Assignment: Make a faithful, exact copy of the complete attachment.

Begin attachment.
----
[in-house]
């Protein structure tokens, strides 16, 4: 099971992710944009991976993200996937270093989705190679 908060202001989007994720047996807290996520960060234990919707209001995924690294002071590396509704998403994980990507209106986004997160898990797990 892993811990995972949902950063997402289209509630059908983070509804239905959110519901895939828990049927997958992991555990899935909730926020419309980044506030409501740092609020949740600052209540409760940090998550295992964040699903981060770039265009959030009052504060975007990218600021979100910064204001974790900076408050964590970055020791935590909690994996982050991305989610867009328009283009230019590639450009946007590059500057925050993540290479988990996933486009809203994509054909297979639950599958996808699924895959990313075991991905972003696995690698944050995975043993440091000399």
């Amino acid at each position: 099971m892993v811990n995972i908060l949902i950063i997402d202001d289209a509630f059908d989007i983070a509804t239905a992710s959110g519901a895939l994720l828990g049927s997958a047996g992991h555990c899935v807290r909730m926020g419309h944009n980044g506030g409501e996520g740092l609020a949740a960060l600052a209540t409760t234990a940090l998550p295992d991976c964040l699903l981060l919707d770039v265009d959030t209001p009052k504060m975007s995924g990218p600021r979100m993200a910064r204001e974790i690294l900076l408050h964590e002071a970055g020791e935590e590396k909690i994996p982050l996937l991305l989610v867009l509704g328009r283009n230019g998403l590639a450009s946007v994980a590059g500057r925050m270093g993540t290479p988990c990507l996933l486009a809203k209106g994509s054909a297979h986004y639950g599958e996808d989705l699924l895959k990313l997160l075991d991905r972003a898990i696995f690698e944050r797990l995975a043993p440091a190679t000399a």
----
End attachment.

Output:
[in-house]
């Protein structure tokens, strides 16, 4: 099971992710944009991976993200996937270093989705190679 908060202001989007994720047996807290996520960060234990919707209001995924690294002071590396509704998403994980990507209106986004997160898990797990 892993811990995972949902950063997402289209509630059908983070509804239905959110519901895939828990049927997958992991555990899935909730926020419309980044506030409501740092609020949740600052209540409760940090998550295992964040699903981060770039265009959030009052504060975007990218600021979100910064204001974790900076408050964590970055020791935590909690994996982050991305989610867009328009283009230019590639450009946007590059500057925050993540290479988990996933486009809203994509054909297979639950599958996808699924895959990313075991991905972003696995690698944050995975043993440091000399």
């Amino acid at each position: 099971m892993v811990n995972i908060l949902i950063i997402d202001d289209a509630f059908d989007i983070a509804t239905a992710s959110g519901a895939l994720l828990g049927s997958a047996g992991h555990c899935v807290r909730m926020g419309h944009n980044g506030g409501e996520g740092l609020a949740a960060l600052a209540t409760t234990a940090l998550p295992d991976c964040l699903l981060l919707d770039v265009d959030t209001p009052k504060m975007s995924g990218p600021r979100m993200a910064r204001e974790i690294l900076l408050h964590e002071a970055g020791e935590e590396k909690i994996p982050l996937l991305l989610v867009l509704g328009r283009n230019g998403l590639a450009s946007v994980a590059g500057r925050m270093g993540t290479p988990c990507l996933l486009a809203k209106g994509s054909a297979h986004y639950g599958e996808d989705l699924l895959k990313l997160l075991d991905r972003a898990i696995f690698e944050r797990l995975a043993p440091a190679t000399a």